Millennials losing their faith in politics
Can democracy survive? As national leaders worldwide move to curb local mayors and leaders, a new survey shows that millennials are losing faith in democratic systems altogether.
It could be a discarded Game of Thrones script: a handful of plucky northern rebels holding out against the government. But the King in the North in this telling is not Robb Stark but Greater Manchester Mayor Andy Burnham; and his blonde opponent is not Joffrey Baratheon but Prime Minister Boris Johnson.
For the last ten days, the UK government has been trying to impose a Tier 3 lockdown on Manchester and other northern cities. Burnham had been calling for more funding to survive the lockdown. But yesterday Downing Street overruled him, imposing the lockdown against his will – and offering only a third of the requested budget.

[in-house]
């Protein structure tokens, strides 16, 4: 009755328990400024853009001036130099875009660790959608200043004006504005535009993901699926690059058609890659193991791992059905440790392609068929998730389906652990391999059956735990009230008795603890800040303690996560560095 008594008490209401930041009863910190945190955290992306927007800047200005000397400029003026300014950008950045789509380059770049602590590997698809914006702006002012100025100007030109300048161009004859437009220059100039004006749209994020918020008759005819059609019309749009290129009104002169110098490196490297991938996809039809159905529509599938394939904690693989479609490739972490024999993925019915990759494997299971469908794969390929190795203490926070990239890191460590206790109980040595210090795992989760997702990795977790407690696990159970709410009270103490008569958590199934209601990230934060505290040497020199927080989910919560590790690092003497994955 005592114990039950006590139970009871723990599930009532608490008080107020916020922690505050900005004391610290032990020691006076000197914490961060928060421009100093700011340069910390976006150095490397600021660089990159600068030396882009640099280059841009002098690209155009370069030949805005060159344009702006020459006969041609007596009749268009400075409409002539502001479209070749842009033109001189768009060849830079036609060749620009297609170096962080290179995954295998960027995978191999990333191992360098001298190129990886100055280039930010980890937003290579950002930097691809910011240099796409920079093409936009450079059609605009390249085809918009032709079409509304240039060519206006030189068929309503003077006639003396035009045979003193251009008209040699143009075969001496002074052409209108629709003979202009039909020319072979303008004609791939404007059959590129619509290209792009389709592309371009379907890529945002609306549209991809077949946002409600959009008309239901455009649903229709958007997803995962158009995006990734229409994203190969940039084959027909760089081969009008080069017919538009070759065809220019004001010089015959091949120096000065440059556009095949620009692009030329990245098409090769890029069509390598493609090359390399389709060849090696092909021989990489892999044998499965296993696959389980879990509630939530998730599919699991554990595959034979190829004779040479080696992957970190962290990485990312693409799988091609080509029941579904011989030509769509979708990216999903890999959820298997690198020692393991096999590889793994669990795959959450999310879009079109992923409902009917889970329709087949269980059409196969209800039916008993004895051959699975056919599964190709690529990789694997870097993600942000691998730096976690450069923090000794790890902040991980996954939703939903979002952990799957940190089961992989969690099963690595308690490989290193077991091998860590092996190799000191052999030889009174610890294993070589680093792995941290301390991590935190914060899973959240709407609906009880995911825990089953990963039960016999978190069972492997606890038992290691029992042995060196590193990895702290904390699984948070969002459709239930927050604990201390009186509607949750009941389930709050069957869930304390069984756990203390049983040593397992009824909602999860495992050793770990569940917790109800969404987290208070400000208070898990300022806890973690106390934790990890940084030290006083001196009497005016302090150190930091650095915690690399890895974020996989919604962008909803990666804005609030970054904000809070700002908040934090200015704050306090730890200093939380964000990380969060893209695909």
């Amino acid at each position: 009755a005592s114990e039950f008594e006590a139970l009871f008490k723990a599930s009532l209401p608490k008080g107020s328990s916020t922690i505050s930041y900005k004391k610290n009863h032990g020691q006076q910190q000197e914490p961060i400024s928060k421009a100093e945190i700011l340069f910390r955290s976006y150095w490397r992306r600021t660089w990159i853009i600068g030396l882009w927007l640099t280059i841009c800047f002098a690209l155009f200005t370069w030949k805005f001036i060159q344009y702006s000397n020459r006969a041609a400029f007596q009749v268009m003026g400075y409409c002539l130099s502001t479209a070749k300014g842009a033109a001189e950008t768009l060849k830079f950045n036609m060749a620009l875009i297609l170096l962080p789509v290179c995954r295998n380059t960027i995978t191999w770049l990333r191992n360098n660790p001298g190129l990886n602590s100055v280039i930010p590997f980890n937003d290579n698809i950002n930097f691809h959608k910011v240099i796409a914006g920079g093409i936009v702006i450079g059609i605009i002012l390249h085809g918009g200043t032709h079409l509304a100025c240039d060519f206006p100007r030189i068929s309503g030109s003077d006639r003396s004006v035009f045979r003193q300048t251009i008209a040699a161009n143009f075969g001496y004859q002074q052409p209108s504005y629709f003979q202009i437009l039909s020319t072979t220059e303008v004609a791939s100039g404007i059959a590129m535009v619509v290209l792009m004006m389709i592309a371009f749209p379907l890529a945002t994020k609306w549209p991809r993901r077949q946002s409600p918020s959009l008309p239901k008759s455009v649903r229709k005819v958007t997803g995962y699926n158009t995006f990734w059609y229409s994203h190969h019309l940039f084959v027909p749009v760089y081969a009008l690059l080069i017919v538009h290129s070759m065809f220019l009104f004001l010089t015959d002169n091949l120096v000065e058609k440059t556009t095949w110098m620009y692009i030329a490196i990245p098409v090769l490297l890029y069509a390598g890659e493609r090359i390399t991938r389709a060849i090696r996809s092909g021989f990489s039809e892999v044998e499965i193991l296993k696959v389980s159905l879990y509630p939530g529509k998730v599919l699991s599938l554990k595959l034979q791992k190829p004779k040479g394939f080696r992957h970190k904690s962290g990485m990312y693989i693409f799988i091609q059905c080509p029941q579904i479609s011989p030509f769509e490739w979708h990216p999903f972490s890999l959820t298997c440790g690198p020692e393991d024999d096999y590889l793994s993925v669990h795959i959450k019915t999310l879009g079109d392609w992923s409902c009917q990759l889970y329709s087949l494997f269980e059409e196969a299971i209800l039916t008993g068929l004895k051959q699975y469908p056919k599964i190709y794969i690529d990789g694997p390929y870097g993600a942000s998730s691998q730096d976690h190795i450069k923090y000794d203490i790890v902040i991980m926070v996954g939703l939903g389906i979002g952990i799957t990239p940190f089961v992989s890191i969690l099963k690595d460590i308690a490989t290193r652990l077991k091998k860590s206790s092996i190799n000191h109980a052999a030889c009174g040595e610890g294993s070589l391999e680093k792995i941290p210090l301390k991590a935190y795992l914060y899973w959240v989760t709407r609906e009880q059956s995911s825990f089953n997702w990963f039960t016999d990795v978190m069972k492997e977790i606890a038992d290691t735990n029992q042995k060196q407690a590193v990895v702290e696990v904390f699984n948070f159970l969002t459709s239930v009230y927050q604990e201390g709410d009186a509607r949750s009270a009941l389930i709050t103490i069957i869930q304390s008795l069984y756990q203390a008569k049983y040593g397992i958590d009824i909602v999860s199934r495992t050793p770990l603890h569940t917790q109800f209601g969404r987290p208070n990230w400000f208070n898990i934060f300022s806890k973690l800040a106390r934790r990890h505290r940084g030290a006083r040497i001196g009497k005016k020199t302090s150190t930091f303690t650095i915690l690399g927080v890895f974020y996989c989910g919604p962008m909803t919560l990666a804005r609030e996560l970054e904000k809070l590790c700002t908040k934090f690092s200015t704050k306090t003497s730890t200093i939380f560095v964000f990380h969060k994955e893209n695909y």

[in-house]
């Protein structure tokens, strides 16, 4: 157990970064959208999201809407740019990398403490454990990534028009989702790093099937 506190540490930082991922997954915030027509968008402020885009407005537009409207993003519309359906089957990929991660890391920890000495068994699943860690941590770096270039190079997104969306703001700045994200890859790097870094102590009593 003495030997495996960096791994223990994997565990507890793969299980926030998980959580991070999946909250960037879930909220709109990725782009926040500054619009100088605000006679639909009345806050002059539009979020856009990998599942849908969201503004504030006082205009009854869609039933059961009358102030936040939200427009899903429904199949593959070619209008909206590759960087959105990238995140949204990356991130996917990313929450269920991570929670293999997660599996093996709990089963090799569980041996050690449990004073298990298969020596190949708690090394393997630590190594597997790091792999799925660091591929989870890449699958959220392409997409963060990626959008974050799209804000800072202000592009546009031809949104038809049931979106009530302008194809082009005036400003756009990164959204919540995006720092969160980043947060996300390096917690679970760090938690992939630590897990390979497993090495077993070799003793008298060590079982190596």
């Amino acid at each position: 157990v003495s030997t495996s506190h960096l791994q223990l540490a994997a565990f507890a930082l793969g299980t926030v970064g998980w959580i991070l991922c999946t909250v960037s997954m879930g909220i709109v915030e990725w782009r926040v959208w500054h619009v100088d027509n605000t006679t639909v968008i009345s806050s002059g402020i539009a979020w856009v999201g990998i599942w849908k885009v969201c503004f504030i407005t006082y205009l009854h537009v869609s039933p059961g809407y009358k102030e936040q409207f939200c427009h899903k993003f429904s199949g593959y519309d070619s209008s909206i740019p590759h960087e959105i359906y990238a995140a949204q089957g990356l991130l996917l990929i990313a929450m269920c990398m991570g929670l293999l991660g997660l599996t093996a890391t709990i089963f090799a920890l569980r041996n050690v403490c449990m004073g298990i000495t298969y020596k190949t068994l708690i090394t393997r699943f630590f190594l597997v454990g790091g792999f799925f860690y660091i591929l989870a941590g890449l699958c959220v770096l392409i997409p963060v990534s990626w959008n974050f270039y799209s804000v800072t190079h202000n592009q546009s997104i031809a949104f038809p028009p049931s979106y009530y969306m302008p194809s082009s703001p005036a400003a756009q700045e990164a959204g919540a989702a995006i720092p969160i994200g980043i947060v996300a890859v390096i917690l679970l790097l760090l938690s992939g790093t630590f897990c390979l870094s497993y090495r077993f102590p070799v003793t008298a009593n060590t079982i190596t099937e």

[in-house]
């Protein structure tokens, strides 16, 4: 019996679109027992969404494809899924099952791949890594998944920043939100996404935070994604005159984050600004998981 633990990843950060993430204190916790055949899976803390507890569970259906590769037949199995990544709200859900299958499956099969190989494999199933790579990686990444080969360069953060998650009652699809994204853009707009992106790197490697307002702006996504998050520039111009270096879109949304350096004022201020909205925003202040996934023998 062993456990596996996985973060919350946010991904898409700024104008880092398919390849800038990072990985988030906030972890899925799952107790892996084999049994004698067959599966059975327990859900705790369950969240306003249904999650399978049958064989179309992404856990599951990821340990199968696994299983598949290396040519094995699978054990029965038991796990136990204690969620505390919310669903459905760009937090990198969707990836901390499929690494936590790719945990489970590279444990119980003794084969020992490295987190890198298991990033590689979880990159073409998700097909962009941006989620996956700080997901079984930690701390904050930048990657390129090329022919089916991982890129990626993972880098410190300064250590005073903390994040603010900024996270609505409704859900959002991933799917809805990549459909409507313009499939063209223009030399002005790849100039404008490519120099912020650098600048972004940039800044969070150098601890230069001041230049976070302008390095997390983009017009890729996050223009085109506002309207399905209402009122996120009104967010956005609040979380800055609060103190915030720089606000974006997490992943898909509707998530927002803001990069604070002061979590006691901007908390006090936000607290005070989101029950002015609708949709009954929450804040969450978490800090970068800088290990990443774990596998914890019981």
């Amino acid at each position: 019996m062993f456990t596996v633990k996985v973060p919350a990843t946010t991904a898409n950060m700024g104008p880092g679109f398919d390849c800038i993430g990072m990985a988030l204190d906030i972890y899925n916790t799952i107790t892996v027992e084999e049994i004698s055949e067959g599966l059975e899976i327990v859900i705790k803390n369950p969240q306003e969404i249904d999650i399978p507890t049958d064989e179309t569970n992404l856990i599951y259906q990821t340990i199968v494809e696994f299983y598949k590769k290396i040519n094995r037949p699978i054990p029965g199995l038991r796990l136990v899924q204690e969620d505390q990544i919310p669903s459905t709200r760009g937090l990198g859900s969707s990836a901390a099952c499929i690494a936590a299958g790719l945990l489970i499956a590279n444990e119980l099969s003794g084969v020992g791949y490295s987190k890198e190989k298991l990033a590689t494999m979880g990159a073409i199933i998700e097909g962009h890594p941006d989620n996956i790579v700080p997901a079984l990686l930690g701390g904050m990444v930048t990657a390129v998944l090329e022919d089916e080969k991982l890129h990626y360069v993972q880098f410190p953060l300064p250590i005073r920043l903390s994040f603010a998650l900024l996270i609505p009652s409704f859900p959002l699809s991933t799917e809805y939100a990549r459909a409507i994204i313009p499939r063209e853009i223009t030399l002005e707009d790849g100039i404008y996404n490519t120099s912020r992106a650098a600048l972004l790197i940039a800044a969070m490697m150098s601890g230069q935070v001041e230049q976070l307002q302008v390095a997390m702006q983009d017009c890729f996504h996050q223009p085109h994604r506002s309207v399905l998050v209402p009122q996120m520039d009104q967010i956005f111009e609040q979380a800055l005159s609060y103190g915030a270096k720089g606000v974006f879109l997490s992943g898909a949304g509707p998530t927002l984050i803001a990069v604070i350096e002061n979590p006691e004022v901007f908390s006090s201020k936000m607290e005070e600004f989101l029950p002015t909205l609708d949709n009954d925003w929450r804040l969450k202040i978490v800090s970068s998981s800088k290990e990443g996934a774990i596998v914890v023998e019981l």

Central government and local administration in England have historically often clashed. Once, parishes were responsible for many state functions, including welfare, but in 1834 the central state took over these. The dispute between Burnham and Johnson can be seen as a continuation of this history.
Yet Britain is not the only country witnessing central crackdowns on local democracy. In 2012, the Kurds of northern Syria created a decentralised, grassroots, independent democracy called Rojava. Last year Turkey invaded and crushed Rojava.
Many experts are not surprised that a new survey has discovered millennials all over the world are losing faith in democratic systems. The survey found that just 48% of those born between 1981 and 1996 say they are satisfied with democracy.
The most significant reason for disillusionment is inequality of wealth. Millennials are the first generation in modern history to be poorer than their parents.